4. Download some pictures of artist Sketchbooks from the internet, and/or gather an dmake available examples in books, for example, Leonardo da Vinci for Kids: His Life and Ideas, 21 Activities, by Janis Herbert; Sketchbook Confidential: Secrets from the private sketches of over 40 master artists, by North Light Editors; Sketchbook Confidential 2: Enter the secret worlds of 41 master artists, by Pamela Wissman, and Stefanie Laufersweiler; and An Illustrated Life: Drawing Inspiration From The Private Sketchbooks Of Artists, Illustrators And Designers, by Danny Gregory.
  5. Gather a selection of art post cards, or similar small pictures of a variety of artworks.
  6. Download and display the Line poster available on this website.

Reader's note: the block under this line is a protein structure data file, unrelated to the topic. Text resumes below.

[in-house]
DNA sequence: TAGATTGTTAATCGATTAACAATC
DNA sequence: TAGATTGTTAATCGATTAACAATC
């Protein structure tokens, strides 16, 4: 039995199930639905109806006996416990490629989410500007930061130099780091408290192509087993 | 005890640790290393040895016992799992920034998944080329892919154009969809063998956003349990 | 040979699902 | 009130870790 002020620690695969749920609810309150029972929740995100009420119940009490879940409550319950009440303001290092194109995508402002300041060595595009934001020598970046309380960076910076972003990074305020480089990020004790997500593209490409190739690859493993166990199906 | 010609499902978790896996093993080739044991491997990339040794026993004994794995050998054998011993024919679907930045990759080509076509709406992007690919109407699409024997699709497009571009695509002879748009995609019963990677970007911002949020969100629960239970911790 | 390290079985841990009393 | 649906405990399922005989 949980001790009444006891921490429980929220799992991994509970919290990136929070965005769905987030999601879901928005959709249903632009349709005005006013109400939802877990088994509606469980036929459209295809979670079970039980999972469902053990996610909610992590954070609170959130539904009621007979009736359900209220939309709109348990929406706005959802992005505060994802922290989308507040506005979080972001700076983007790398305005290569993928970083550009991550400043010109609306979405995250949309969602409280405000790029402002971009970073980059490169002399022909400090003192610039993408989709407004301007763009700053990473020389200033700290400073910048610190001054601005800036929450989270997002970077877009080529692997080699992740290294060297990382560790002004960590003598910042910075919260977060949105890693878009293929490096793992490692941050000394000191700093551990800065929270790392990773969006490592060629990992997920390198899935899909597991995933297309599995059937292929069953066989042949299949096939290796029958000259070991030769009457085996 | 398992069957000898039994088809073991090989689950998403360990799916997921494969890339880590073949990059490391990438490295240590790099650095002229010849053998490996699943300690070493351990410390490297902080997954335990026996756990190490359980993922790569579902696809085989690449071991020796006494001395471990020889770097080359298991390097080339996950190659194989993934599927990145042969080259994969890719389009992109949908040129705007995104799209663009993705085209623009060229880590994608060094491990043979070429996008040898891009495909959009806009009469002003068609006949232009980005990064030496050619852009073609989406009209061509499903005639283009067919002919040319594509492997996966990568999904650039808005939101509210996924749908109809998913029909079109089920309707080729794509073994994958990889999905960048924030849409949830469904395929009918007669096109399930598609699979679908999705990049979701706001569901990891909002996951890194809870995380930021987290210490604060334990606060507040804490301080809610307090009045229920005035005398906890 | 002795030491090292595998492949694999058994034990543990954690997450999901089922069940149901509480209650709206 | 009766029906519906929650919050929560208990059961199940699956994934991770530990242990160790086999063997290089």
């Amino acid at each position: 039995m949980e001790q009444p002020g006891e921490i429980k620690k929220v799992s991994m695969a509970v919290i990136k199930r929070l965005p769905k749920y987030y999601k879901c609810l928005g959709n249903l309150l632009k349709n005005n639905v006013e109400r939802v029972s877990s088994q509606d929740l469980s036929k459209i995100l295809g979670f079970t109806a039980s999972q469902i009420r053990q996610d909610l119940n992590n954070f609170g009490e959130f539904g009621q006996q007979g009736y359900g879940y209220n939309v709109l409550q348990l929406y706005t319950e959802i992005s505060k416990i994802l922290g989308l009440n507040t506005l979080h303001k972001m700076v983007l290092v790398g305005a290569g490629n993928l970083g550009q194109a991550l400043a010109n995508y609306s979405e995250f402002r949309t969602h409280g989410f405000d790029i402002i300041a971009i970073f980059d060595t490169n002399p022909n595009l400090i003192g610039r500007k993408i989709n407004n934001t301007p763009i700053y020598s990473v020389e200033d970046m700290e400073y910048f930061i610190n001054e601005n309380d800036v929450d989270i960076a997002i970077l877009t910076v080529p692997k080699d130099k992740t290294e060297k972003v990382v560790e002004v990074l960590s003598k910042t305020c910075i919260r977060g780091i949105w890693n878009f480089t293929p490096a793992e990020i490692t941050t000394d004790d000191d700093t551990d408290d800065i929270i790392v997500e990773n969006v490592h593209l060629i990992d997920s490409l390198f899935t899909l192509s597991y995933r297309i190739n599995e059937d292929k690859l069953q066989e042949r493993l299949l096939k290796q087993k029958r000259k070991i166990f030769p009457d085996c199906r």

1. View some examples of artist sketchbooks and let them know how these books are used.
    Artists use sketchbooks to plan artworks, and to experiment with lots of ideas.
    - The work you do in your sketchbook shows your thinking.
    - The sketchbook is a place to try out ideas and not worry about them being perfect.
    - They are really workbooks for figuring out ideas. 
    - Notice how you can see the lines that were not right in the drawing, and then a new line drawn.
    - You don’t have to erase marks at all. Just let your ideas flow.
    - Your drawings show your thinking.
  2. Show them your sketchbook and demonstrate how to make it.
  3. Introduce the challenge


The Challenge

  1. Use careful measuring to create your own sketchbook.
  2. Create a design that uses as many kinds of lines as you can think of.
  3. Create your own unique cover design.
  4. Demonstrate technical accomplishment and creativity.

The Process

  1. Make sure everyone understands the challenge
  2. Establish success criteria with your students, for example,